A Philosophy of Software Design - John Ousterhout

John Ousterhout is a Stanford CS professor, and has done many things, including having his name on the Raft paper. On the other hand, the thing he's most well-known for is Tcl, so maybe I'm not totally convinced of his philosophy. :) However, I'm interested to hear what he says.

The book is small - both A5ish, and only 170 or so pages of content. Surprisingly it seems to be Amazon print-on-demand - perhaps he's expecting most people to take the e-book? It talks about good design, and it repeats much standard wisdom. The main thing it brings to the conversation, though, is the concept of "deep" modules - modules with simple interfaces and complicated internals, that make powerful abstractions.

This sounds very straightforward - for example a sorted map structure that hides a balanced tree implementation fits this well. Ousterhout is also willing to name and shame examples of bad interfaces - pointing out that to deserialise a Java object you need to construct and chain a FileInputStream, BufferedInputStream and ObjectInputStream. And Unix is given as a good example, with open, read, write, lseek and close forming most of the interface.

However, I think there needs to be more subtlety. Sometimes you need the control - Unix's interface gets into a messy pile of ioctls and fnctls to handle all the other cases, and TCP/IP's simple abstraction through the socket interface doesn't help you when the abstraction leaks and you need to debug production. Simple interfaces need escape hatches for advanced users.

The Java file I/O situation is interesting, because it provides the escape hatch by default - you get all the grubby details and can build a stack of Streams as you like - but it's almost certainly the wrong interface by default. However, it's still an attractive design for the implementation, separating out concerns. Some factory methods can build the useful default stacks, and you could break out individual constructors if you need something non-standard, but this wasn't discussed.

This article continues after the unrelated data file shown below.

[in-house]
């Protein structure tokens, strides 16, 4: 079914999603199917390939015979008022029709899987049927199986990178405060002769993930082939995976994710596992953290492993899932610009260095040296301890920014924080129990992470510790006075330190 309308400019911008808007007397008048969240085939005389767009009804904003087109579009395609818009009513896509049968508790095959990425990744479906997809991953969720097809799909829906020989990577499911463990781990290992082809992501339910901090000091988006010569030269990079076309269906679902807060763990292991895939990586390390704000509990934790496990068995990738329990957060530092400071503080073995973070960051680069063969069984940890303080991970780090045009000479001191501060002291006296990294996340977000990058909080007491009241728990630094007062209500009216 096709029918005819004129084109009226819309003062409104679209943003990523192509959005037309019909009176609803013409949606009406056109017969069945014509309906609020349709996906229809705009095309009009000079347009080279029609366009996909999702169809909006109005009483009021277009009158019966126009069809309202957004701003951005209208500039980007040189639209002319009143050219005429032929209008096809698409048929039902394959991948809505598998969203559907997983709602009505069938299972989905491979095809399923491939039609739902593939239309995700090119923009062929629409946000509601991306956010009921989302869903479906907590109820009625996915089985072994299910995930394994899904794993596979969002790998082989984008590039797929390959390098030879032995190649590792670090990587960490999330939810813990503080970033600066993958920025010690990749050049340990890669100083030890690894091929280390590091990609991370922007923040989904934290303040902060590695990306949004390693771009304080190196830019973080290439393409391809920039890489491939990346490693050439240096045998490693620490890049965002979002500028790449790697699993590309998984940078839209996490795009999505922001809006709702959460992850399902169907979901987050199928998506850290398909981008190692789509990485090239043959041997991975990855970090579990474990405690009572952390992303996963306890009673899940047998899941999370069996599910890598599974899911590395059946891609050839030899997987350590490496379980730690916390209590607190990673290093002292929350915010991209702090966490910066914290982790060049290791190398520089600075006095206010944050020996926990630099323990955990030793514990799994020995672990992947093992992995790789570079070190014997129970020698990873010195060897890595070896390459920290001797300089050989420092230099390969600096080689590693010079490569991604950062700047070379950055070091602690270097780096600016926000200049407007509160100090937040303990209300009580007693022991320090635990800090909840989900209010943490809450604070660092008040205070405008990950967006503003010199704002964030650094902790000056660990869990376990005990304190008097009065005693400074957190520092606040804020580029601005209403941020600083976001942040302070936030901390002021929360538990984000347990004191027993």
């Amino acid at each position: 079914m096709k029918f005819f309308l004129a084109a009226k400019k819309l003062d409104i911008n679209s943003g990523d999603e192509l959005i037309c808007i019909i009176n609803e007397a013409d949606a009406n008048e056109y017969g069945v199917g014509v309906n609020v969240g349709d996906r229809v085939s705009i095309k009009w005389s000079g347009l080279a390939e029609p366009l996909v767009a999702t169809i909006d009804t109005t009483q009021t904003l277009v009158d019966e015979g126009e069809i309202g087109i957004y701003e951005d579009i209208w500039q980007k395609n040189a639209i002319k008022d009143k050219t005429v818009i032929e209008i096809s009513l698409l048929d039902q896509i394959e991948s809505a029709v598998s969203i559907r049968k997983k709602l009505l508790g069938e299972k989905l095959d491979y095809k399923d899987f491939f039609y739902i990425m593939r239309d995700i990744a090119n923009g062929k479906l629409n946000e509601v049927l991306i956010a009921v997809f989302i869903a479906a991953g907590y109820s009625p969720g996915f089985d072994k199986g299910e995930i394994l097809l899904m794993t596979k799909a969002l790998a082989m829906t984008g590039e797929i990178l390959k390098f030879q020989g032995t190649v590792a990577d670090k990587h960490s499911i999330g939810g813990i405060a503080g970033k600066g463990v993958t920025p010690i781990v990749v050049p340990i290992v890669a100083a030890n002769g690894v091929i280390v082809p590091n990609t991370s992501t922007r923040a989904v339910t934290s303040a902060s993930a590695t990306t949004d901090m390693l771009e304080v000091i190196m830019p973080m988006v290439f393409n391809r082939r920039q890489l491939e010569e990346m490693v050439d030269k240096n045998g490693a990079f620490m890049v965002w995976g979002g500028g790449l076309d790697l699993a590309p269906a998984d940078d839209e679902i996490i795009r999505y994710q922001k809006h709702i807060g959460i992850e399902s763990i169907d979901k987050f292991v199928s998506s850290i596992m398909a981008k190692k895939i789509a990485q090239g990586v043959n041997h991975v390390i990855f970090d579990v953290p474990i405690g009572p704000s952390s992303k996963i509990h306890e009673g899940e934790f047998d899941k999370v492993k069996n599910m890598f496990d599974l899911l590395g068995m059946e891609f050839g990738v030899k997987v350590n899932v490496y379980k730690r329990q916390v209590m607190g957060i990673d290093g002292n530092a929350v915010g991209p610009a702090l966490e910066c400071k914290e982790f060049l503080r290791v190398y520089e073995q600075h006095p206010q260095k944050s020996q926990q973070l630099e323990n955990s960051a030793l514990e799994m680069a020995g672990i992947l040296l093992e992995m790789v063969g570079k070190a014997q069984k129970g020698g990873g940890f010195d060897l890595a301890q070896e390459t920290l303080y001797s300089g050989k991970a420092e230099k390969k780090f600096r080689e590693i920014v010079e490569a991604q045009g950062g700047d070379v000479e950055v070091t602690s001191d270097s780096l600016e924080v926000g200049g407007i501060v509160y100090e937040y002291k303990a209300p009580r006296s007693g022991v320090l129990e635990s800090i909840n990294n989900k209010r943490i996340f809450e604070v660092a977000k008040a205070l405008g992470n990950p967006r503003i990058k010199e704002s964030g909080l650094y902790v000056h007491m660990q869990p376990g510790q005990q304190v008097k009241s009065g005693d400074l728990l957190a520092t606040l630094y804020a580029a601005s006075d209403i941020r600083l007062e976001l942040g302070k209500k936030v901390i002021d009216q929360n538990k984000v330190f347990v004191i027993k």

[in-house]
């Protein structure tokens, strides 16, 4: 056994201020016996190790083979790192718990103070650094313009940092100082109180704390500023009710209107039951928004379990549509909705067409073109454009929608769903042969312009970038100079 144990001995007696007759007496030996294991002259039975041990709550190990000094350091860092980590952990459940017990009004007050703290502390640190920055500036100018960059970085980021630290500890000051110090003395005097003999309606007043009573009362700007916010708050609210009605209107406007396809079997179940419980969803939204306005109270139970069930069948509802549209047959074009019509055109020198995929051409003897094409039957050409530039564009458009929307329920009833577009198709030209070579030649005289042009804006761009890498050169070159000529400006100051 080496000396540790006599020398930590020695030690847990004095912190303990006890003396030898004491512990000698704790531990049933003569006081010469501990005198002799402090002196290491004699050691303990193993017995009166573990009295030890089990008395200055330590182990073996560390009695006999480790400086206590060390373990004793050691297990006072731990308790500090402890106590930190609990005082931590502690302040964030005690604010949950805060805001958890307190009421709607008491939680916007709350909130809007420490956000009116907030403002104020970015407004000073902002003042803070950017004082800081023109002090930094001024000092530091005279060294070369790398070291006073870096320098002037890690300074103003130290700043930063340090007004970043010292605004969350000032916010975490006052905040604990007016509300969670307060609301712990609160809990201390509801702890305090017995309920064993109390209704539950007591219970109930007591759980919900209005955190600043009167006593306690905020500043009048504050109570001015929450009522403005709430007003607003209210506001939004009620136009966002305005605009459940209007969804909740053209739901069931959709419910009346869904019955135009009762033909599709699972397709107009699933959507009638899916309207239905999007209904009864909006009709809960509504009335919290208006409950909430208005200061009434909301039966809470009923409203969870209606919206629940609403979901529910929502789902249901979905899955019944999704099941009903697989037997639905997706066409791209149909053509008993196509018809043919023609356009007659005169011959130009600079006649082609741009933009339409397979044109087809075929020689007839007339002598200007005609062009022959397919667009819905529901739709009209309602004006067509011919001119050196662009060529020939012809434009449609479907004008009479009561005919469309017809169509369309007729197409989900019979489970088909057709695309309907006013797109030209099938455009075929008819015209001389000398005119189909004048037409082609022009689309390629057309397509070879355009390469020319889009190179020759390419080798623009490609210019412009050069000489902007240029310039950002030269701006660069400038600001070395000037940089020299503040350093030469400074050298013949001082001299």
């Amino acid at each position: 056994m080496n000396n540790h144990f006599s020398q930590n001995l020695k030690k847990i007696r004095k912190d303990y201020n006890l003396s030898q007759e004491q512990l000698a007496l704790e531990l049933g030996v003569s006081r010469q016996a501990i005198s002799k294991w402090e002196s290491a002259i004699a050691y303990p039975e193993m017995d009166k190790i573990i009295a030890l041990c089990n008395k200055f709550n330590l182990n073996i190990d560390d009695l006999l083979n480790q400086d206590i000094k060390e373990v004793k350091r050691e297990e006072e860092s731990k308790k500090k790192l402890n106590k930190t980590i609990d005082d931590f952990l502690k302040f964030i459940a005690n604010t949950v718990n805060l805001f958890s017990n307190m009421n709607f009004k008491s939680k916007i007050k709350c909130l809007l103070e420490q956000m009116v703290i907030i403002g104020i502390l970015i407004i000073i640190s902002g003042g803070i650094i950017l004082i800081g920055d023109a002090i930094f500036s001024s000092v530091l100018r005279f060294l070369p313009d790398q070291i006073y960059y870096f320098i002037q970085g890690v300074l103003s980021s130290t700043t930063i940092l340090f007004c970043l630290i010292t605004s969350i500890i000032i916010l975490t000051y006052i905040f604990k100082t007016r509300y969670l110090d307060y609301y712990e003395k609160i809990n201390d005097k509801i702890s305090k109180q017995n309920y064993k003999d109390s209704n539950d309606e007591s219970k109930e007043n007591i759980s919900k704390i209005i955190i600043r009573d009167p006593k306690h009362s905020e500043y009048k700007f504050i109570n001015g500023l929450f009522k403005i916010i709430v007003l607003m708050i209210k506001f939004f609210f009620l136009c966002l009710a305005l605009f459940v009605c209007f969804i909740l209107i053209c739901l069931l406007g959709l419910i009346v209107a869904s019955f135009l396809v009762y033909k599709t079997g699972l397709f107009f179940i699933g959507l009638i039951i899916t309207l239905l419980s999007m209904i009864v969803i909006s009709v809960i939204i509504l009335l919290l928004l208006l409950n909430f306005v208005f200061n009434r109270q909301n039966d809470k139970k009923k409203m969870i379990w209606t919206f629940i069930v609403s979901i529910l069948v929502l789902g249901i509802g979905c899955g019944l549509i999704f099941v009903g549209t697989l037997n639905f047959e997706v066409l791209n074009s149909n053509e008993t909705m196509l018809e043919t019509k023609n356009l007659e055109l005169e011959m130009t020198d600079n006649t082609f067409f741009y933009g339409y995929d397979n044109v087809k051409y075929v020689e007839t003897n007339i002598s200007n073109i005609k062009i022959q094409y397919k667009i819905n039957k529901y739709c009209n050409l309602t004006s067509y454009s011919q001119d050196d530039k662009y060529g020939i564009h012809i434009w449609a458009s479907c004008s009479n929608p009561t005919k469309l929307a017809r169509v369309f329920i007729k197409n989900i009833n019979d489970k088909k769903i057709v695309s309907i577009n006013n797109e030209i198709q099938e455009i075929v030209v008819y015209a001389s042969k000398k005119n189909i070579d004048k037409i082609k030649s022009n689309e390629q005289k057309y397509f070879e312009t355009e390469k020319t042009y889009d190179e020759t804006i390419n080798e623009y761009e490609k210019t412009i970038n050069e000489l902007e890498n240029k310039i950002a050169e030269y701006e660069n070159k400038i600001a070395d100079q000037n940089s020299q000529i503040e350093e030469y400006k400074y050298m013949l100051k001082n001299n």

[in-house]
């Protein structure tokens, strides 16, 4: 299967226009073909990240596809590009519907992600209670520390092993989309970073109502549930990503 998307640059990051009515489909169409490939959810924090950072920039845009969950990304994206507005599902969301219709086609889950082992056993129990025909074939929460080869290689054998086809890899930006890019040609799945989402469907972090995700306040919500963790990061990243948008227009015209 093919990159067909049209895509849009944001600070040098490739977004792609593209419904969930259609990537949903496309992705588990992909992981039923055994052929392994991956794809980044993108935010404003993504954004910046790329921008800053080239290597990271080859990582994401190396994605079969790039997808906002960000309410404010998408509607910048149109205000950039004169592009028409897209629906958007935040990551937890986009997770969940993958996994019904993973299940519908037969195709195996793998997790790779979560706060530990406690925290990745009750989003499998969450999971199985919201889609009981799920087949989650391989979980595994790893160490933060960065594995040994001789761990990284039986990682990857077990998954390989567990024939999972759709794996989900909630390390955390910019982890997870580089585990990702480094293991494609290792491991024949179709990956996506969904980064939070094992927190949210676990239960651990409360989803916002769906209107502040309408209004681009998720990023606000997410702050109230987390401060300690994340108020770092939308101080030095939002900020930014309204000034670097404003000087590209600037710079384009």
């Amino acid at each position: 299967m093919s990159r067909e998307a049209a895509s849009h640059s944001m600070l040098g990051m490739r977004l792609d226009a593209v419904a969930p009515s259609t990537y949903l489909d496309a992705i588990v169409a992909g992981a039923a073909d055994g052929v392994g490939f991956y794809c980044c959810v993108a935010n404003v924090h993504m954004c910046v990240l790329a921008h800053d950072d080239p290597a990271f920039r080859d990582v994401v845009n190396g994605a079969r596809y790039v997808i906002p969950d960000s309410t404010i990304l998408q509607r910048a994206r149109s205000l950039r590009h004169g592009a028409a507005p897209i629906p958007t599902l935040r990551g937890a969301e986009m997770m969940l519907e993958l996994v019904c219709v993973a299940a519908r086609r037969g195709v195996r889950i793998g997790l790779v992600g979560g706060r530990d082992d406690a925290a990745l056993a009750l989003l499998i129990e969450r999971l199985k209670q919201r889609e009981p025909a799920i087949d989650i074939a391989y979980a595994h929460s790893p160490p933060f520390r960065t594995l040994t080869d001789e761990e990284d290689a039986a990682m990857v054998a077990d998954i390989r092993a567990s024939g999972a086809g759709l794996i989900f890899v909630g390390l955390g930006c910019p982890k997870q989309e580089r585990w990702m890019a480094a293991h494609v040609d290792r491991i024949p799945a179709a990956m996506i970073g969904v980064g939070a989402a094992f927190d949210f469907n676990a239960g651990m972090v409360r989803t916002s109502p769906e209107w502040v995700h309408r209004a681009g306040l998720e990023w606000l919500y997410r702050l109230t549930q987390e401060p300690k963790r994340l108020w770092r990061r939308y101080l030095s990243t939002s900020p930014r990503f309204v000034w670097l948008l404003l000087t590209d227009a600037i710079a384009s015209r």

The idea of deep modules is to give you a lot of functionality without having to put much in your head. This is almost the exact opposite of various Haskell combinator libraries, where you get dozens of combinators that each do very little, and you know what's inside them, yet you're still expected to assemble them together. I think the idea behind these combinator libraries is to change the way you think and work, without constraining the functionality you build. In contrast, Ousterhout's deep modules don't tell you how to approach coding, but have strong opinions on the functionality they expose to you.

Deep modules make me think of hi-fi separates - big chunks of functionality with clear and simple interfaces that you can plug together without needing to know the details. Haskell combinators are like individual components.

Both in my current role as a Site Reliability Engineer, and indeed on the edge of my previous software engineering roles, things have got most interesting when abstractions leak. One could claim that good modules don't leak their abstractions. I think this is not the case - especially for the kind of modules that this book proposes, that try to make life as easy as possible for the user, encapsulate more, and thus have more that can leak when reality strikes. This book doesn't talk about leaky abstractions, and how to leak safely and effectively, which I think is a shame, as that's where things get really interesting.

The chapter on comments is quite refreshing, since not only does it do the usual "What/why, not how" spiel, but it also gives some real-world examples and they're way more verbose than I'd normally expect. I read them and... understand what the intention is. When I've looked at random pieces of open source code, this has not been the case, and I've felt that maybe I'm dumb. The book makes me feel vindicated. :)

The chapter on naming conventions is also interesting. In particular, it talks about a bug where the same variable name, "block", was used repeatedly to reference file and disk block ids, and a horrific bug that resulted when this lead to one value being used in the other context. The book suggests using "fileBlock" and "diskBlock" instead. I find this fascinating because at this point I'm just jumping up and down shouting "Type systems! Different types would prevent this!", and I assume this is just a generational thing, and there are just a bunch of super-senior engineers who are never going to get type systems until they retire! :)

Overall, though, I like this book. Having come at the world from a slightly different angle, there are bits I disagree with, but there are large swathes I really like, backed up by a solid career designing many systems, and teaching software design. On the whole, recommended.

Posted 2018-12-15.